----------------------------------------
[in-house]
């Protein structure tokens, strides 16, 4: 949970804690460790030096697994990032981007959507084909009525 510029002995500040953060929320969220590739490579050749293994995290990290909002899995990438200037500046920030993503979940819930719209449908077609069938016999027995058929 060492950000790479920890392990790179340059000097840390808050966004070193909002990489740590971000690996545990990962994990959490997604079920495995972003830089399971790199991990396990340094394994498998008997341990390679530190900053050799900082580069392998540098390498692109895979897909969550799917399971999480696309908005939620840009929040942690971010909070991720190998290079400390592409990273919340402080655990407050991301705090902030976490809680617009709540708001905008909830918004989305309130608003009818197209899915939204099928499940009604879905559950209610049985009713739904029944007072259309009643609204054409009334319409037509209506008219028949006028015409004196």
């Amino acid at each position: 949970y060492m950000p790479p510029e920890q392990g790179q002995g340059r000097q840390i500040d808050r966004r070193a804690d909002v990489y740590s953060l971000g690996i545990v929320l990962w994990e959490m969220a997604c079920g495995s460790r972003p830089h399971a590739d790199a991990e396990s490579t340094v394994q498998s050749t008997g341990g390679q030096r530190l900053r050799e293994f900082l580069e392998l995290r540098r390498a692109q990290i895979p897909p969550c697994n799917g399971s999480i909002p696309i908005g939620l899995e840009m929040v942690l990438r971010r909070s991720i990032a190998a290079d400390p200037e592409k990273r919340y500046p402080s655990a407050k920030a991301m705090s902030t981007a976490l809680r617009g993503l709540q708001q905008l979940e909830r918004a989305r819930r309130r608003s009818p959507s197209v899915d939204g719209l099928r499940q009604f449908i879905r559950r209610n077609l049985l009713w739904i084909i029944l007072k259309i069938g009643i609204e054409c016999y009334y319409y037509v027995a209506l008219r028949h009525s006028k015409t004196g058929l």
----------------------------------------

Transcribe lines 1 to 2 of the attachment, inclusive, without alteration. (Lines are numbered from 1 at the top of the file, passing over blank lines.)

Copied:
[in-house]
């Protein structure tokens, strides 16, 4: 949970804690460790030096697994990032981007959507084909009525 510029002995500040953060929320969220590739490579050749293994995290990290909002899995990438200037500046920030993503979940819930719209449908077609069938016999027995058929 060492950000790479920890392990790179340059000097840390808050966004070193909002990489740590971000690996545990990962994990959490997604079920495995972003830089399971790199991990396990340094394994498998008997341990390679530190900053050799900082580069392998540098390498692109895979897909969550799917399971999480696309908005939620840009929040942690971010909070991720190998290079400390592409990273919340402080655990407050991301705090902030976490809680617009709540708001905008909830918004989305309130608003009818197209899915939204099928499940009604879905559950209610049985009713739904029944007072259309009643609204054409009334319409037509209506008219028949006028015409004196």